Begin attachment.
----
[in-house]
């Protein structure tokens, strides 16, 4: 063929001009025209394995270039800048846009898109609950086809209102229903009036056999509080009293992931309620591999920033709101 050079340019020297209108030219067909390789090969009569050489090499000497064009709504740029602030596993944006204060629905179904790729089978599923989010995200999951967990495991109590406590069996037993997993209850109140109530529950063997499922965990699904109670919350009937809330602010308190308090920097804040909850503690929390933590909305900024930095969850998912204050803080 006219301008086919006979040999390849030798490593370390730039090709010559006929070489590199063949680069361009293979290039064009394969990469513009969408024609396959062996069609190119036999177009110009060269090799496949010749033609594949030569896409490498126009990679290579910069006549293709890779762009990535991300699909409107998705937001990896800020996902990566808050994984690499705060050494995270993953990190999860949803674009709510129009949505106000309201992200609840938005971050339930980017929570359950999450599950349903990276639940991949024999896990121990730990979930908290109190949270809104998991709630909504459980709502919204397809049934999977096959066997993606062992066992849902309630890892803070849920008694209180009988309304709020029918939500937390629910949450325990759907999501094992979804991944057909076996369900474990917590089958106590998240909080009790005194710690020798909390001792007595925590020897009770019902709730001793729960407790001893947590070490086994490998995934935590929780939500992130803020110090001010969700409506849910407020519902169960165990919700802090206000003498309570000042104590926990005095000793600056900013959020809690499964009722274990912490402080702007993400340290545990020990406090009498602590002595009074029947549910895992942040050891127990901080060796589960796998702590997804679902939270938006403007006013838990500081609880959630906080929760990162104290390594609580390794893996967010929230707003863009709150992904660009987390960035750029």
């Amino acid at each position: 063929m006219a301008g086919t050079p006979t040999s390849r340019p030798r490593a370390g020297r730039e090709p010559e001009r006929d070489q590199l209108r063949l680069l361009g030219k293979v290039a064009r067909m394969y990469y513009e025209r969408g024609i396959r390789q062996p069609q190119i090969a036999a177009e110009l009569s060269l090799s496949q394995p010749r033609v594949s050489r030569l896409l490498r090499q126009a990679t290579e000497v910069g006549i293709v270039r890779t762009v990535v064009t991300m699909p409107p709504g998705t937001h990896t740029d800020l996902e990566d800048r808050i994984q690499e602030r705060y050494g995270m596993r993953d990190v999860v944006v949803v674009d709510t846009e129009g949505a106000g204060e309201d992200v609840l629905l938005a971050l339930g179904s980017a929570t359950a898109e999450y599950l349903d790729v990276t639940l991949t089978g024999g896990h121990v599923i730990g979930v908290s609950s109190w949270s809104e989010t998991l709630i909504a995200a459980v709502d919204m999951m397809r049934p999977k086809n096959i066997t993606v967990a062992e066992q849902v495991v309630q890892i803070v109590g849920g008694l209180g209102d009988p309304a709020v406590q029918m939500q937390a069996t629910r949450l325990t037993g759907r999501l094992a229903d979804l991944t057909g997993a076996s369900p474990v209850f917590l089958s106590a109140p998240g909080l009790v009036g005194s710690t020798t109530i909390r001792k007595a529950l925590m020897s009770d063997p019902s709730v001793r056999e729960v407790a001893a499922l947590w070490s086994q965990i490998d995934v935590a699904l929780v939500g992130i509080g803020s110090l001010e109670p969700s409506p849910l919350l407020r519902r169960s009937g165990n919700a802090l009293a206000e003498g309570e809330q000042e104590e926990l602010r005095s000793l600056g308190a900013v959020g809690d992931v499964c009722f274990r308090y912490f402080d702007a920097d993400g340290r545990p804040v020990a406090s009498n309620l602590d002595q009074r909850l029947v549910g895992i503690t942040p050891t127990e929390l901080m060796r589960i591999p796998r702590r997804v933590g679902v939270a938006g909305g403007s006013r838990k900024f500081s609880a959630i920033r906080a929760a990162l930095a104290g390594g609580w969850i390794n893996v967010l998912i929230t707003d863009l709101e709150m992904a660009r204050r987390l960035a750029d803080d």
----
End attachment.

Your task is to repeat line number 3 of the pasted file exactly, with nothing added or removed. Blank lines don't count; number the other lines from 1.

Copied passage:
């Amino acid at each position: 063929m006219a301008g086919t050079p006979t040999s390849r340019p030798r490593a370390g020297r730039e090709p010559e001009r006929d070489q590199l209108r063949l680069l361009g030219k293979v290039a064009r067909m394969y990469y513009e025209r969408g024609i396959r390789q062996p069609q190119i090969a036999a177009e110009l009569s060269l090799s496949q394995p010749r033609v594949s050489r030569l896409l490498r090499q126009a990679t290579e000497v910069g006549i293709v270039r890779t762009v990535v064009t991300m699909p409107p709504g998705t937001h990896t740029d800020l996902e990566d800048r808050i994984q690499e602030r705060y050494g995270m596993r993953d990190v999860v944006v949803v674009d709510t846009e129009g949505a106000g204060e309201d992200v609840l629905l938005a971050l339930g179904s980017a929570t359950a898109e999450y599950l349903d790729v990276t639940l991949t089978g024999g896990h121990v599923i730990g979930v908290s609950s109190w949270s809104e989010t998991l709630i909504a995200a459980v709502d919204m999951m397809r049934p999977k086809n096959i066997t993606v967990a062992e066992q849902v495991v309630q890892i803070v109590g849920g008694l209180g209102d009988p309304a709020v406590q029918m939500q937390a069996t629910r949450l325990t037993g759907r999501l094992a229903d979804l991944t057909g997993a076996s369900p474990v209850f917590l089958s106590a109140p998240g909080l009790v009036g005194s710690t020798t109530i909390r001792k007595a529950l925590m020897s009770d063997p019902s709730v001793r056999e729960v407790a001893a499922l947590w070490s086994q965990i490998d995934v935590a699904l929780v939500g992130i509080g803020s110090l001010e109670p969700s409506p849910l919350l407020r519902r169960s009937g165990n919700a802090l009293a206000e003498g309570e809330q000042e104590e926990l602010r005095s000793l600056g308190a900013v959020g809690d992931v499964c009722f274990r308090y912490f402080d702007a920097d993400g340290r545990p804040v020990a406090s009498n309620l602590d002595q009074r909850l029947v549910g895992i503690t942040p050891t127990e929390l901080m060796r589960i591999p796998r702590r997804v933590g679902v939270a938006g909305g403007s006013r838990k900024f500081s609880a959630i920033r906080a929760a990162l930095a104290g390594g609580w969850i390794n893996v967010l998912i929230t707003d863009l709101e709150m992904a660009r204050r987390l960035a750029d803080d």